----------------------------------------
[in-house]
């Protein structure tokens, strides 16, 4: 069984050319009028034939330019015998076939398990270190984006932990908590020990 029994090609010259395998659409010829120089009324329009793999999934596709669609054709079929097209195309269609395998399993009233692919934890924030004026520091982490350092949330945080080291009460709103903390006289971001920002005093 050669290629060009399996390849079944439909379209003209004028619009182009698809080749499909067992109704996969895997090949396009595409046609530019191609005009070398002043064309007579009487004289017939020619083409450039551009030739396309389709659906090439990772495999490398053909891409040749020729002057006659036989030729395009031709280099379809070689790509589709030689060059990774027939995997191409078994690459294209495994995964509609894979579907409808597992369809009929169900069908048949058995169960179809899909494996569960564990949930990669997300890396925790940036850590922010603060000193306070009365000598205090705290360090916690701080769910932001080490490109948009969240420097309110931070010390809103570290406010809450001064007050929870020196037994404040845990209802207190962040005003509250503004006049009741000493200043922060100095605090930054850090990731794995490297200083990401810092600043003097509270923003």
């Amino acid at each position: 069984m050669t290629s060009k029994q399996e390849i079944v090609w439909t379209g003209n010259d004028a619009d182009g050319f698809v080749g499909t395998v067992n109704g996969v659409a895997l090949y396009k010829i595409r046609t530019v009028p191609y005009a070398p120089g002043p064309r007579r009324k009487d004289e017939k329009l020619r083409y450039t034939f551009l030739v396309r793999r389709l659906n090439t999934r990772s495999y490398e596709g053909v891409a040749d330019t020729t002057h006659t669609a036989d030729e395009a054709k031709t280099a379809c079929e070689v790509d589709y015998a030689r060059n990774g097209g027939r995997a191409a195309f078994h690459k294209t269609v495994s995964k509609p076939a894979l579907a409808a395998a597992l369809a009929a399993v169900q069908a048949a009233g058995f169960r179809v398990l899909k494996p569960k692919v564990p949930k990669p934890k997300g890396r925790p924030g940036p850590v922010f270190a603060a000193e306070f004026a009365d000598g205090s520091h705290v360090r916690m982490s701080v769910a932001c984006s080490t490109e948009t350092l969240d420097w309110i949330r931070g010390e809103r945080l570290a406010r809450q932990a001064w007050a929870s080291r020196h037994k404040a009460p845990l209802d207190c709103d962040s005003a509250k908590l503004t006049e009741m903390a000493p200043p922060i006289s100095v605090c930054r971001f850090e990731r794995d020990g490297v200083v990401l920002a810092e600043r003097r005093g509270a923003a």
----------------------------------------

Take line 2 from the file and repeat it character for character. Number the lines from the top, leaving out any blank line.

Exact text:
């Protein structure tokens, strides 16, 4: 069984050319009028034939330019015998076939398990270190984006932990908590020990 029994090609010259395998659409010829120089009324329009793999999934596709669609054709079929097209195309269609395998399993009233692919934890924030004026520091982490350092949330945080080291009460709103903390006289971001920002005093 050669290629060009399996390849079944439909379209003209004028619009182009698809080749499909067992109704996969895997090949396009595409046609530019191609005009070398002043064309007579009487004289017939020619083409450039551009030739396309389709659906090439990772495999490398053909891409040749020729002057006659036989030729395009031709280099379809070689790509589709030689060059990774027939995997191409078994690459294209495994995964509609894979579907409808597992369809009929169900069908048949058995169960179809899909494996569960564990949930990669997300890396925790940036850590922010603060000193306070009365000598205090705290360090916690701080769910932001080490490109948009969240420097309110931070010390809103570290406010809450001064007050929870020196037994404040845990209802207190962040005003509250503004006049009741000493200043922060100095605090930054850090990731794995490297200083990401810092600043003097509270923003």